Friday, 8 November 2013
TRENDS ON NIGERIAN CAMPUSES - Joshua Oyeniyi (Published by THE PUNCH NEWSPAPER on 14th October, 2013)
I recall vividly a debating competition I won during my 200 level days. During the competition, all the contestants had to speak impromptu on randomly selected topics and I was asked to speak briefly on “Social activities on campus as a major source of distraction for undergraduates”. I did my best in supporting the motion but my opponent made some punchlines in his retaliatory response. “The university”, he said, “is a place for self-discovery and not necessarily for sitting tight with books”. He went on to make allusions to the possibility of students finding out who they really are and what they were born to do. This, therefore, threw up the mind-boggling question: Are the social activities on campus doing more harm than good?
Having spent over four years in a federal university, I have attended a series of events cutting across the academics, career development, human capital development, music shows, talent hunts and so on. Truth be told, these activities are designed to bring to the fore the innate potential of our undergraduates and the organisers deserve lots of kudos. But how much is too much? One particular type of social events is the talent hunt shows now trending on our campuses nationwide. This is spreading like wildfire throughout the length and breadth of Nigerian institutions of higher learning due to the generous acceptance that greeted their introduction. Whether it is a musical talent show, where the new Tufaces, DBanjs are expected to rise from, or beauty pageants where another Agbani Darego will spring from or a comedy talent hunt from which another Ali Baba, Basket Mouth or Seyi Law could emerge, is another matter entirely.
There has always been an ever-increasing excitement amongst undergraduates about the above-mentioned social activities. Does it not pose a concern that so many Nigerian students in tertiary institutions are turning to these shows and events as a means of escaping academic rigours and finding quick fame and riches?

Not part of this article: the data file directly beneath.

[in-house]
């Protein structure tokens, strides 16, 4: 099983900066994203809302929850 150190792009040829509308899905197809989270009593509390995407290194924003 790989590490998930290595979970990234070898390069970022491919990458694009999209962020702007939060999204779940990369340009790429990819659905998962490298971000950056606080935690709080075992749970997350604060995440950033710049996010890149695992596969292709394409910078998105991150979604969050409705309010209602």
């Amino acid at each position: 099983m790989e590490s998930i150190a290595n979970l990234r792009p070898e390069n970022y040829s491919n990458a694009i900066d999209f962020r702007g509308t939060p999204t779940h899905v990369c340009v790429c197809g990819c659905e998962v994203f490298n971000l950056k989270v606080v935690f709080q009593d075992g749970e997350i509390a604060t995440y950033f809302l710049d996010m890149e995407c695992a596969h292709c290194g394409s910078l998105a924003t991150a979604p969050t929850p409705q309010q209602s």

The thrills and frills that fill the air during such shows speak volumes for how much of an attraction they are. The other day, I got talking with Allen Ekwuru, an undergraduate of the University of Lagos, who won a Macho contest on campus and eventually went on to win the Mr. Universe Nigeria Pageant. He said, “I have been receiving calls from fellow students as to how they can get to where I am.” He even bared his mind on the challenges he has had to confront, one of which that is his receipt of anonymous calls from women asking to be visited with promises to pay for his return tickets.
This writer once attended a musical and theatre art talent show on campus and was mesmerised by the confusion that many undergraduates have about what really their talents are. It is absolute futility to try to be what you are not or venture into a career because someone else has made it via the same route. It was obvious that many of these contestants had no business with music, singing or acting but only wanted the fast lane to stardom.
However, many beautiful talents are being discovered by the day at these shows and the bearers of these talents were born to use them to get to their point of greatness. Another Nigerian undergraduate only recently made Nigeria proud by clinching the spot of World Miss University Africa in far away South Korea. Your guess is right – Tobi Phillips was discovered at a social event competition on campus and the list is endless.
The fact remains that this trend has been a distraction for many undergraduate students who have nothing in common with talent hunt shows. Perhaps, those in this category need be reminded that their primary responsibility on the campus still remains their academic work and full concentration must be given to this. Each one needs to know what his/her talent is and work diligently towards developing same for their benefit other than blindly attending one campus event after another to the sore detriment of their studies. There is no worse path to frustration.